STATEMENT ON THE OSTRANDER ERT DECISION

(QUEEN’S PARK) – This morning’s decision by the Environmental Review Tribunal to revoke the Renewable Energy Approval granted to Ostrander Point project is a victory for Prince Edward County. The Tribunal, in its fifty page decision went to great lengths to demonstrate that the level of harm caused by the project is so great that the only reasonable course of action is revoking the Renewable Energy Approval for the project. 

In paragraph 138 of its decision the tribunal stated: “…to proceed with the Project, when it will cause serious and irreversible harm to animal life, a species at risk and its habitat is not consistent with the general and renewable energy approval purpose of the EPA, protection and conservation of the natural environment, nor does it serve the public interest of section 47.5 [of the Environmental Protection Act].”

 

Therefore, the tribunal has found that even the laudable goal of promoting clean and renewable energy does not trump the public interest in protecting the environment in this case.

 

This has been the argument put forth by a countless number of groups, including those generally supportive of wind power, throughout this process. Ultimately, this was not and is not about the viability of wind power, this is about protecting the ecosystem of the South Shore of Prince Edward County. On that score, science and biodiversity won the day.

 

The South Shore of Prince Edward County is the wrong ecosystem for this kind of industrial development. While we don’t yet know what this will mean for other projects on the County’s South Shore, it’s impossible to escape the conclusion reached by the tribunal that the massive reconstruction of roads necessary for projects like this to proceed is not in the long term interest of the environment.

 

The County is best served by being naturally green. Today’s decision from the tribunal only reaffirms that belief. It is my hope that the Liberal government will listen to the decision of the Environmental Review Tribunal they set up and protect the County’s natural ecosystems.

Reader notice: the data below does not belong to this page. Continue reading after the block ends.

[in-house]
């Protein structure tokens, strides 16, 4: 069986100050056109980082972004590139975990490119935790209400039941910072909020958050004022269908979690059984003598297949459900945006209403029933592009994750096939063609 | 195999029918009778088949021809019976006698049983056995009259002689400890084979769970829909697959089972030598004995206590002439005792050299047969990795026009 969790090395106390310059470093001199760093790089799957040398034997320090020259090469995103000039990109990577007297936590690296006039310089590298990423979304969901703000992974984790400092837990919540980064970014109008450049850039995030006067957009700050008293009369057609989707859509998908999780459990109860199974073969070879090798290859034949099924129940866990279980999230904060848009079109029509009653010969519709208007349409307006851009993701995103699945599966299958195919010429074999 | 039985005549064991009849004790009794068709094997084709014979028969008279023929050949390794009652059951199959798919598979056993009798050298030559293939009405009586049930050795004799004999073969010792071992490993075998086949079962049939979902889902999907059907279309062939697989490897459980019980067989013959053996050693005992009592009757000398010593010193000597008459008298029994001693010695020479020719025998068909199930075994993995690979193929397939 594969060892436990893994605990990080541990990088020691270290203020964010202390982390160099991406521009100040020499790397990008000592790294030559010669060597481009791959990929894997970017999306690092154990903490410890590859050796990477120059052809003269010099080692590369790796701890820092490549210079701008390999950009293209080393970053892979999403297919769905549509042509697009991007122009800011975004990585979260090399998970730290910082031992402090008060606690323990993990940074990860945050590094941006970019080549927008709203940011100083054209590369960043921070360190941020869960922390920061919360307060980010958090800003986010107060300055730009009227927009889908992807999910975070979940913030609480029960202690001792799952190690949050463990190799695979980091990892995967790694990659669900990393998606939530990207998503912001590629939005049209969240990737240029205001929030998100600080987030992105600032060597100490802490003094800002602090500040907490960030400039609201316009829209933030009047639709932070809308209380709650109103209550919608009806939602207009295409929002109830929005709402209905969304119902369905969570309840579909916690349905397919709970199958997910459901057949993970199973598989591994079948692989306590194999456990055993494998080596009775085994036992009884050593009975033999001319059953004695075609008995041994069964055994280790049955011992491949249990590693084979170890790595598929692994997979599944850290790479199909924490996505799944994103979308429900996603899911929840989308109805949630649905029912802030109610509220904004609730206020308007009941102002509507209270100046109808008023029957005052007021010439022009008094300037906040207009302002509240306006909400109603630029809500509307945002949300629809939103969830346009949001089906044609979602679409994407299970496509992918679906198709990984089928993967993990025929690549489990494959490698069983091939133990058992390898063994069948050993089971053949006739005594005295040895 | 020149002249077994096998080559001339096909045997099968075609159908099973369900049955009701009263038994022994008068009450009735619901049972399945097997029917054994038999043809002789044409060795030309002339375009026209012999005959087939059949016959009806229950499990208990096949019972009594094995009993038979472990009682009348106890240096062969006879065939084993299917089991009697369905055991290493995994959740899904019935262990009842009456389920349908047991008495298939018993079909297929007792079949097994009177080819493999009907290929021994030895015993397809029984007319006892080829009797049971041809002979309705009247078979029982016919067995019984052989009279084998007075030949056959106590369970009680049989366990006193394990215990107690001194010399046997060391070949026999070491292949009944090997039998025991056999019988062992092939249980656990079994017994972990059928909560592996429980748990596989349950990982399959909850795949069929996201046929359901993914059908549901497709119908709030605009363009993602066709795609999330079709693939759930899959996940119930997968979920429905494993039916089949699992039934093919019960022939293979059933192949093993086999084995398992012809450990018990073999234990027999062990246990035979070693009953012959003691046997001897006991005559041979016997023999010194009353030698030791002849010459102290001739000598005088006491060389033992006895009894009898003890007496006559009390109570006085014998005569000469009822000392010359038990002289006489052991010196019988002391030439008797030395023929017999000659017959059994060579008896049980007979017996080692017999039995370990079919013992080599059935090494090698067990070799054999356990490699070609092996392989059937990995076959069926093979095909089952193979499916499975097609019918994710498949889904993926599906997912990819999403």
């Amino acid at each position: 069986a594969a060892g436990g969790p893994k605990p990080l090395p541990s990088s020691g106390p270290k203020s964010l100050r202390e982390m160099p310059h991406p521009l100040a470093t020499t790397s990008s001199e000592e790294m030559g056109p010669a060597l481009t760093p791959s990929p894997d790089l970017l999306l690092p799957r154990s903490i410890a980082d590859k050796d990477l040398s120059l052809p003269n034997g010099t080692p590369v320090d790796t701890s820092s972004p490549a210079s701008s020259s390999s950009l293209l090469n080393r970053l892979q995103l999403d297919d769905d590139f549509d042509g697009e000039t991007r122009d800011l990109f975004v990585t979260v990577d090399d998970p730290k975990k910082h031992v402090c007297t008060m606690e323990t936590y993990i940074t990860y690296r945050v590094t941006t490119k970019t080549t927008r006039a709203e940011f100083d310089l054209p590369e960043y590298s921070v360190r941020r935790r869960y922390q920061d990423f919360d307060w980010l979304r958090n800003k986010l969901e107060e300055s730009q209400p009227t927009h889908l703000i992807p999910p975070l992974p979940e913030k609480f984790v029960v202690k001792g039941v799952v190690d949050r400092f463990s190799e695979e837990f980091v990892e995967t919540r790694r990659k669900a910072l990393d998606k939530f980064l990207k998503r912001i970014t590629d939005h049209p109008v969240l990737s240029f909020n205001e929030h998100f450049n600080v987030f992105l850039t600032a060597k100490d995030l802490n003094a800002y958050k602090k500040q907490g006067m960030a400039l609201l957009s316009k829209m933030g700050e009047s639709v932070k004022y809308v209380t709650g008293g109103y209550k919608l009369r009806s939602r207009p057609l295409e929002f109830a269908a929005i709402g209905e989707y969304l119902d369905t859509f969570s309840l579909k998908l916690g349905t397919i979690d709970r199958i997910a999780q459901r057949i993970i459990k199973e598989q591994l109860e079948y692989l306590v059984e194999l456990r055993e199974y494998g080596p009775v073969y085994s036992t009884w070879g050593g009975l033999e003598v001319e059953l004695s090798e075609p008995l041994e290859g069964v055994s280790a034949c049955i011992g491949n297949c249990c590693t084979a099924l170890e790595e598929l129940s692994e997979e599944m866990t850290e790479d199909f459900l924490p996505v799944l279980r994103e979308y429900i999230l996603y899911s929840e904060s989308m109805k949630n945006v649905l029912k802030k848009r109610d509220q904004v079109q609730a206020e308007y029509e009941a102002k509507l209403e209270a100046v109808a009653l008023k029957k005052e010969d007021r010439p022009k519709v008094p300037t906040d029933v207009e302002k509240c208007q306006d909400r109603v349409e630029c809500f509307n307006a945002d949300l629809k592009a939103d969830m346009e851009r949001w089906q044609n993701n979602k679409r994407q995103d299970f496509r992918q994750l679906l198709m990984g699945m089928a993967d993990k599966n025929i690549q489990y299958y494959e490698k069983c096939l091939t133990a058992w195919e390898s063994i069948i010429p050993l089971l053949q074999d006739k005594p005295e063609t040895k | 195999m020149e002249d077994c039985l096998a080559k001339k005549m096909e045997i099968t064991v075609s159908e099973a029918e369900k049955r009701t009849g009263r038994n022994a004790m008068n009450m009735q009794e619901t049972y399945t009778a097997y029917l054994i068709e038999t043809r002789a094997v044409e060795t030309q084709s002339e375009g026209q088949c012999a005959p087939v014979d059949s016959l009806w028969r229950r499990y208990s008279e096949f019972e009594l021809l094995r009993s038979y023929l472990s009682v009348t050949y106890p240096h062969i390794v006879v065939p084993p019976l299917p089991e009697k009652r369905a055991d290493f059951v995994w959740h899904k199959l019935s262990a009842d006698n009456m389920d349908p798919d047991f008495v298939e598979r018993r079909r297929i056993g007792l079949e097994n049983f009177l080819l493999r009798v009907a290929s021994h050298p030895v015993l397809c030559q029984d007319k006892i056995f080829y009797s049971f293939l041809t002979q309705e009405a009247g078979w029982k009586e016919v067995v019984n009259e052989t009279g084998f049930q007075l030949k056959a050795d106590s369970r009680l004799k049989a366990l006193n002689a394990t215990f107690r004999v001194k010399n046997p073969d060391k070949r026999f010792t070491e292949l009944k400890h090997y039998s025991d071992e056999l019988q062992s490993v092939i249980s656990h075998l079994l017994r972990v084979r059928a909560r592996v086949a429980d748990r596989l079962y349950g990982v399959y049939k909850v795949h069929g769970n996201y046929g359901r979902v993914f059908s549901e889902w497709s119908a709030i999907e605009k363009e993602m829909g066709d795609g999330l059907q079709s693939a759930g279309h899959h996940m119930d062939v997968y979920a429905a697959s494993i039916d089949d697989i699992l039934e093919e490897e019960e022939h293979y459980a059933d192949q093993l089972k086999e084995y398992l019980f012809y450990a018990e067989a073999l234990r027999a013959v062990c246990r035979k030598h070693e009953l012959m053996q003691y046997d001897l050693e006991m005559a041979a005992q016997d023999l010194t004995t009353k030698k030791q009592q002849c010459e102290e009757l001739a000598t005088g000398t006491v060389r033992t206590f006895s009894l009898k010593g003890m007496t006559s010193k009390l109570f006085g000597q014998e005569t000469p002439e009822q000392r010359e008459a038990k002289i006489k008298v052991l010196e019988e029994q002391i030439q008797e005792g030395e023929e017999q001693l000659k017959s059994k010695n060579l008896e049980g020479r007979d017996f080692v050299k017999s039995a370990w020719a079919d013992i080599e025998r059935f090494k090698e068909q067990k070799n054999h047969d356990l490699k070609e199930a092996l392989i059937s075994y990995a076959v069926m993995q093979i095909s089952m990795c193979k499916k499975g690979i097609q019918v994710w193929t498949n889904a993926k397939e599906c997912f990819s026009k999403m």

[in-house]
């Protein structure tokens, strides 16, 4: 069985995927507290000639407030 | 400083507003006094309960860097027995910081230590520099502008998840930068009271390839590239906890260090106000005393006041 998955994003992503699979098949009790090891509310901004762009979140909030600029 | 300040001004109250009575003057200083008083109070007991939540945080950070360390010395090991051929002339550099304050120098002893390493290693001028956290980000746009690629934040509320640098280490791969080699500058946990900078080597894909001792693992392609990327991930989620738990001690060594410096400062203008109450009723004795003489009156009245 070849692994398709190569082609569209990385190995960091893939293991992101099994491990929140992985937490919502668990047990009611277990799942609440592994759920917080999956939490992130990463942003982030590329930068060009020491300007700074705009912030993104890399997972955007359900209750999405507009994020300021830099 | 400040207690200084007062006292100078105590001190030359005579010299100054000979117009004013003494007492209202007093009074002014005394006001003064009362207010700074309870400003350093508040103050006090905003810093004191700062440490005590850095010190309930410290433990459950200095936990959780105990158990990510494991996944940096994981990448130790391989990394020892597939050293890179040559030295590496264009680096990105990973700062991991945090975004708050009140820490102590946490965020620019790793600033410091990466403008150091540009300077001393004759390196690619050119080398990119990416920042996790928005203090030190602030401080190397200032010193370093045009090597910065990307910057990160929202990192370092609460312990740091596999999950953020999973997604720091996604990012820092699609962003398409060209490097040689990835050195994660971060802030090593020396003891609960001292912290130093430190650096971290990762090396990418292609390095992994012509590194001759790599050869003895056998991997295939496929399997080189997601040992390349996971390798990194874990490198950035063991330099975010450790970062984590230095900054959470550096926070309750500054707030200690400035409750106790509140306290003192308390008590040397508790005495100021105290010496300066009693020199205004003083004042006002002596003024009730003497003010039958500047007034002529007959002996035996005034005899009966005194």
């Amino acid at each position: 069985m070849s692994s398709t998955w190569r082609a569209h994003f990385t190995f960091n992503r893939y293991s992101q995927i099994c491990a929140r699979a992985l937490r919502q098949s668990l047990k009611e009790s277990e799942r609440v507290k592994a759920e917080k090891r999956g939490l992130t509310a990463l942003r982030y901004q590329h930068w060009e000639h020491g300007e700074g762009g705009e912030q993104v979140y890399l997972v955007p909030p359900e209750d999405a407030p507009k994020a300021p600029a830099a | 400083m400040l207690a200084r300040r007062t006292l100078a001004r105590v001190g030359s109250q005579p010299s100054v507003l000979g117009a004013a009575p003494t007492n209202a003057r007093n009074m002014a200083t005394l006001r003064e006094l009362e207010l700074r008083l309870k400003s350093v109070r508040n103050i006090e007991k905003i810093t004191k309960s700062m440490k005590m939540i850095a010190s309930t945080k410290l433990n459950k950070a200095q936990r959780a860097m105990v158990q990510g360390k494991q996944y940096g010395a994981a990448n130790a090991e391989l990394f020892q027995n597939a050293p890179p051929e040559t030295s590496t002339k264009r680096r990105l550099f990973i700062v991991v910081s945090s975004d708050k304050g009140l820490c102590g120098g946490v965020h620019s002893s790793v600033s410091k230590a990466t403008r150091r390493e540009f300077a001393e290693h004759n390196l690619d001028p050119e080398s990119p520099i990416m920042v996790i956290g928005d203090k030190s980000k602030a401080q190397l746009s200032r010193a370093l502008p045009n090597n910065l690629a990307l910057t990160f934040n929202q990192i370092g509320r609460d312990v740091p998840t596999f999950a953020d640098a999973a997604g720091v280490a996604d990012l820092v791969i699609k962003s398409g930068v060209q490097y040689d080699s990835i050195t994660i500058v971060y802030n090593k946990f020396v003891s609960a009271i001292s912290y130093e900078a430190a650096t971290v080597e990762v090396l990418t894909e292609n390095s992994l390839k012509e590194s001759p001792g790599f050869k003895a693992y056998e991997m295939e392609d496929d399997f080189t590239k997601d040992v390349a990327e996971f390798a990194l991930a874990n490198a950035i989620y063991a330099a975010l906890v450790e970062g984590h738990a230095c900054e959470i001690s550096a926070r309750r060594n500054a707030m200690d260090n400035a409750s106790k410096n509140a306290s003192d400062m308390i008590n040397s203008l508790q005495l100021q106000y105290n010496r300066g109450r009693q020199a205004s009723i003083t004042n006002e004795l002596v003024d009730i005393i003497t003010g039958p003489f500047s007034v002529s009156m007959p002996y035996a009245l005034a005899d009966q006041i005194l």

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  • commented 2016-06-06 17:35:48 -0400
    Here is a “time line” showing the history of Wind Turbine Noise problems, going back as far as 1979. Each entry provides documentation:
    http://cdn.knightlab.com/libs/timeline/latest/embed/index.html?source=0Ak2bgr7C0nhPdGR3S1lEekU3T3p4ZDhUNDdRV2Y2ZkE&font=Bevan-PotanoSans&maptype=toner&lang=en&height=650

    1979 “First complaints received from a dozen families within a 3km radius of turbine”.
    1981 “Wind turbine operation creates enormous sound pressure waves”
    1982 “Closed windows and doors do not protect occupants from LFN
    1982 “NASA research on human impacts provided to wind industry”
    1985 “Hypothesis for infrasound-induced motion sickness”
    1987 “Wind industry told that dB(A) unsuitable to measure LFN emissions from wind turbines”

    2004 “Wind industry knows noise models inadequate” (from Vestas)

    2011 “Vestas knew that low frequency noise from larger turbines needed greater setbacks”
  • commented 2016-06-06 16:53:38 -0400
    Wind and Solar are not reducing C02. Ontario’s own Engineering Society is telling us this. See the report, “Ontario’s Electricity Dilemma – Achieving Low Emissions at Reasonable Electricity Rates.” Ontario Society of Professional Engineers (OSPE), April 2015. https://www.wind-watch.org/docviewer.php?doc=OSPE-PEO-2015_Ontario-Electricity-Dilemma.pdf
    Page 15 of 23. “Why Will Emissions Double as We Add Wind and Solar Plants ?”

    – Wind and Solar require flexible backup generation.

    – Nuclear is too inflexible to backup renewables without expensive engineering changes to the reactors.

    – Flexible electric storage is too expensive at the moment.

    – Consequently natural gas provides the backup for wind and solar in North America.

    – When you add wind and solar you are actually forced to reduce nuclear genera,on to make room for more natural gas generation to provide flexible backup.

    – Ontario currently produces electricity at less than 40 grams of CO2 emissions/kWh.

    – Wind and solar with natural gas backup produces electricity at about 200 grams of CO 2 emissions/kWh. Therefore adding wind and solar to Ontario’s grid drives CO2 emissions higher. From 2016 to 2032 as Ontario phases out nuclear capacity to make room for wind and solar, CO2 emissions will double (2013 LTEP data).

    – In Ontario, with limited economic hydro and expensive storage, it is mathematically impossible to achieve low CO2 emissions at reasonable electricity prices without nuclear generation.